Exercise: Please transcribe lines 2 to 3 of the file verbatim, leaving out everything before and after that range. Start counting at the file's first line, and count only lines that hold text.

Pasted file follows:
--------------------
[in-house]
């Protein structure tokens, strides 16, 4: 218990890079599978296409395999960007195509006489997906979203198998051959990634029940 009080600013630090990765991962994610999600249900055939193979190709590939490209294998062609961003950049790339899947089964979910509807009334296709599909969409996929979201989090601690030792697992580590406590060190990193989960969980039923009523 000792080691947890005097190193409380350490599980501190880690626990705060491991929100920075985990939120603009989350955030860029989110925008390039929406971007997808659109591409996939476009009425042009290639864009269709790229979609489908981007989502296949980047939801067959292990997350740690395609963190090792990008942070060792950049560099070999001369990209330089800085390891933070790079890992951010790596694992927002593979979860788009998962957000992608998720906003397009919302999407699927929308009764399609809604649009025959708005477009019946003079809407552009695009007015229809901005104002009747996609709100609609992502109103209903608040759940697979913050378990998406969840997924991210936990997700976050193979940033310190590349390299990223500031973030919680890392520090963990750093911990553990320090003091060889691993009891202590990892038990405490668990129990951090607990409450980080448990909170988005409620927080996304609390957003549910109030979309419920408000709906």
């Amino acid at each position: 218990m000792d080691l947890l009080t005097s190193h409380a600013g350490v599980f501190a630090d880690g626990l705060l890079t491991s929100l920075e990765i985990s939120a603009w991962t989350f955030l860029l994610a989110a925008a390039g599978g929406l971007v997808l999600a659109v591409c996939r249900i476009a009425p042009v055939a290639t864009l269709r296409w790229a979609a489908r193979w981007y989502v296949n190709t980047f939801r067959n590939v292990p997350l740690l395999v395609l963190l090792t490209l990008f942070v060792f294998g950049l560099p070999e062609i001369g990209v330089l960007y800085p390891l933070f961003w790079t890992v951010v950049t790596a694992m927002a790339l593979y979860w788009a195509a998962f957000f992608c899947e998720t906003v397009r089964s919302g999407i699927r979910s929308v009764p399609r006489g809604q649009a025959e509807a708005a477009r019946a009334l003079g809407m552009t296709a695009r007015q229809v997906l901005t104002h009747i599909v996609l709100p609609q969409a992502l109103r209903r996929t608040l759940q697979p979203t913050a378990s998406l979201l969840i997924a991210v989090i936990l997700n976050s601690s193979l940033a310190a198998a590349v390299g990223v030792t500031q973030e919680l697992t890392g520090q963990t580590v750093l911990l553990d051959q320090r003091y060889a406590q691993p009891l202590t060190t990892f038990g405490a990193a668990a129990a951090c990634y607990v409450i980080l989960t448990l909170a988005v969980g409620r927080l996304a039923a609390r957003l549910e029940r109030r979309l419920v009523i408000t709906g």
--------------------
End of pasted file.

């Protein structure tokens, strides 16, 4: 218990890079599978296409395999960007195509006489997906979203198998051959990634029940 009080600013630090990765991962994610999600249900055939193979190709590939490209294998062609961003950049790339899947089964979910509807009334296709599909969409996929979201989090601690030792697992580590406590060190990193989960969980039923009523 000792080691947890005097190193409380350490599980501190880690626990705060491991929100920075985990939120603009989350955030860029989110925008390039929406971007997808659109591409996939476009009425042009290639864009269709790229979609489908981007989502296949980047939801067959292990997350740690395609963190090792990008942070060792950049560099070999001369990209330089800085390891933070790079890992951010790596694992927002593979979860788009998962957000992608998720906003397009919302999407699927929308009764399609809604649009025959708005477009019946003079809407552009695009007015229809901005104002009747996609709100609609992502109103209903608040759940697979913050378990998406969840997924991210936990997700976050193979940033310190590349390299990223500031973030919680890392520090963990750093911990553990320090003091060889691993009891202590990892038990405490668990129990951090607990409450980080448990909170988005409620927080996304609390957003549910109030979309419920408000709906």
């Amino acid at each position: 218990m000792d080691l947890l009080t005097s190193h409380a600013g350490v599980f501190a630090d880690g626990l705060l890079t491991s929100l920075e990765i985990s939120a603009w991962t989350f955030l860029l994610a989110a925008a390039g599978g929406l971007v997808l999600a659109v591409c996939r249900i476009a009425p042009v055939a290639t864009l269709r296409w790229a979609a489908r193979w981007y989502v296949n190709t980047f939801r067959n590939v292990p997350l740690l395999v395609l963190l090792t490209l990008f942070v060792f294998g950049l560099p070999e062609i001369g990209v330089l960007y800085p390891l933070f961003w790079t890992v951010v950049t790596a694992m927002a790339l593979y979860w788009a195509a998962f957000f992608c899947e998720t906003v397009r089964s919302g999407i699927r979910s929308v009764p399609r006489g809604q649009a025959e509807a708005a477009r019946a009334l003079g809407m552009t296709a695009r007015q229809v997906l901005t104002h009747i599909v996609l709100p609609q969409a992502l109103r209903r996929t608040l759940q697979p979203t913050a378990s998406l979201l969840i997924a991210v989090i936990l997700n976050s601690s193979l940033a310190a198998a590349v390299g990223v030792t500031q973030e919680l697992t890392g520090q963990t580590v750093l911990l553990d051959q320090r003091y060889a406590q691993p009891l202590t060190t990892f038990g405490a990193a668990a129990a951090c990634y607990v409450i980080l989960t448990l909170a988005v969980g409620r927080l996304a039923a609390r957003l549910e029940r109030r979309l419920v009523i408000t709906g």